Race, Post-Reconstruction Politics, and the Birth of Federal Support for Black Colleges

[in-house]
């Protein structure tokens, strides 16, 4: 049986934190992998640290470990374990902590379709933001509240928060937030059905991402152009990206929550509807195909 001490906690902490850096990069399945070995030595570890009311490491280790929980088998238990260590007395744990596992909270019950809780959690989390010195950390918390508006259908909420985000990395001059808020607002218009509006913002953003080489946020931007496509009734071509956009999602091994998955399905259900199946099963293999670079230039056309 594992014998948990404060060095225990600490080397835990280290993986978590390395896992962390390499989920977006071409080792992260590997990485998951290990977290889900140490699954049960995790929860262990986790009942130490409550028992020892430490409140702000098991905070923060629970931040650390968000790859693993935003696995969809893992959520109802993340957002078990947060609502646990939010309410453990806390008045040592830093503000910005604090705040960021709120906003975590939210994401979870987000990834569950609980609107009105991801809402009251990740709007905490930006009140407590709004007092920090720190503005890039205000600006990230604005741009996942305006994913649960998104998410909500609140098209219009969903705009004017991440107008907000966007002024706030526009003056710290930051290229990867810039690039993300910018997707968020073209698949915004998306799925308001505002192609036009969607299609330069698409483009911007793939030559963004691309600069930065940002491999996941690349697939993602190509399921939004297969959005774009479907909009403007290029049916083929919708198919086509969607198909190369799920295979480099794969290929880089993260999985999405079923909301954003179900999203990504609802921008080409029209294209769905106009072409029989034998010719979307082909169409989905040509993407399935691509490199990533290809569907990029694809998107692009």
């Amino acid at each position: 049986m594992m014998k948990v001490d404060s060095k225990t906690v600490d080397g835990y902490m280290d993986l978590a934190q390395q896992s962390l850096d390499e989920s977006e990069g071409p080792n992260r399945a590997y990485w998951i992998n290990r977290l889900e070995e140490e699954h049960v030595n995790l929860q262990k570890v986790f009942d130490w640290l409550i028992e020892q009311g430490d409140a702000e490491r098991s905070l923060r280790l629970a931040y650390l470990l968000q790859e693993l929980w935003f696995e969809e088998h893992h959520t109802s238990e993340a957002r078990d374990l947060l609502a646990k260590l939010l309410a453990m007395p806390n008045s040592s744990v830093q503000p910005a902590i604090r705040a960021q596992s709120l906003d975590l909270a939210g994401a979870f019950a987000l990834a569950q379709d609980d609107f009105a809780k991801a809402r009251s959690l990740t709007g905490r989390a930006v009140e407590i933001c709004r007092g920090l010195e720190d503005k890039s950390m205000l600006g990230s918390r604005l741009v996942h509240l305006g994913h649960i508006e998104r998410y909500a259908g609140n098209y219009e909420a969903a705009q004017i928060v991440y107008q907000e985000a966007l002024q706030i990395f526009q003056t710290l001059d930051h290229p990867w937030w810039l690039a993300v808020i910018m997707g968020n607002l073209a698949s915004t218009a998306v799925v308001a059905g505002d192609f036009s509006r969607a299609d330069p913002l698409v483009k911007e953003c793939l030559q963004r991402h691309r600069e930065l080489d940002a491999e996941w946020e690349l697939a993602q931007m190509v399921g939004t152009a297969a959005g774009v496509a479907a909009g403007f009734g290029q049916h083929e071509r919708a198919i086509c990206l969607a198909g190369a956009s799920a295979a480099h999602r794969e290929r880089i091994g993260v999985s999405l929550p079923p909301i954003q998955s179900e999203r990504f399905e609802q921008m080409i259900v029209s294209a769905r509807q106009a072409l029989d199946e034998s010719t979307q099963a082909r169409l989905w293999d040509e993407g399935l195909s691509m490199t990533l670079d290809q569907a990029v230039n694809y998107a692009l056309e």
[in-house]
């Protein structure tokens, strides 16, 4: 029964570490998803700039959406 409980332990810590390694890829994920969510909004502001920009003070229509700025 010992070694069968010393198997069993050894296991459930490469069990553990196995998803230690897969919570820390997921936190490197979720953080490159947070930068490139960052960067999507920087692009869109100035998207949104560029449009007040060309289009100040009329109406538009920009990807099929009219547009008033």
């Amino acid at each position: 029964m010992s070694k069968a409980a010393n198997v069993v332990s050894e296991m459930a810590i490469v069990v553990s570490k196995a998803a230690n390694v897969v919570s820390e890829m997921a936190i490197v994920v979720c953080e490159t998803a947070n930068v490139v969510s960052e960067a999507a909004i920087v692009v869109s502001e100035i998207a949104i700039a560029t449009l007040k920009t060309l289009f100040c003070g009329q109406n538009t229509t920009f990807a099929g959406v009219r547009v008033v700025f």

In 1890, Congress passed the Second Morrill Land-Grant Act, which provided federal resources to support the creation of nineteen Black land-grant colleges. At a historical and political moment when Black Americans faced a violently repressive backlash against what progress they had achieved during Reconstruction, the successful passage and implementation of this legislation was unlikely. How did congressional lawmakers successfully pass the Morrill Land-Grant Act of 1890, and was the expansion of educational opportunity for African Americans a clearly expressed objective? Using historical analysis of primary sources, this analysis suggests that the 1890 legislation's investment in Black colleges reflected a politically expedient compromise between northern Radical Republicans who supported greater educational access for Black citizens and Southern Democrats who wished to expand higher educational opportunity in their region while also maintaining the segregated racial order of southern educational institutions.
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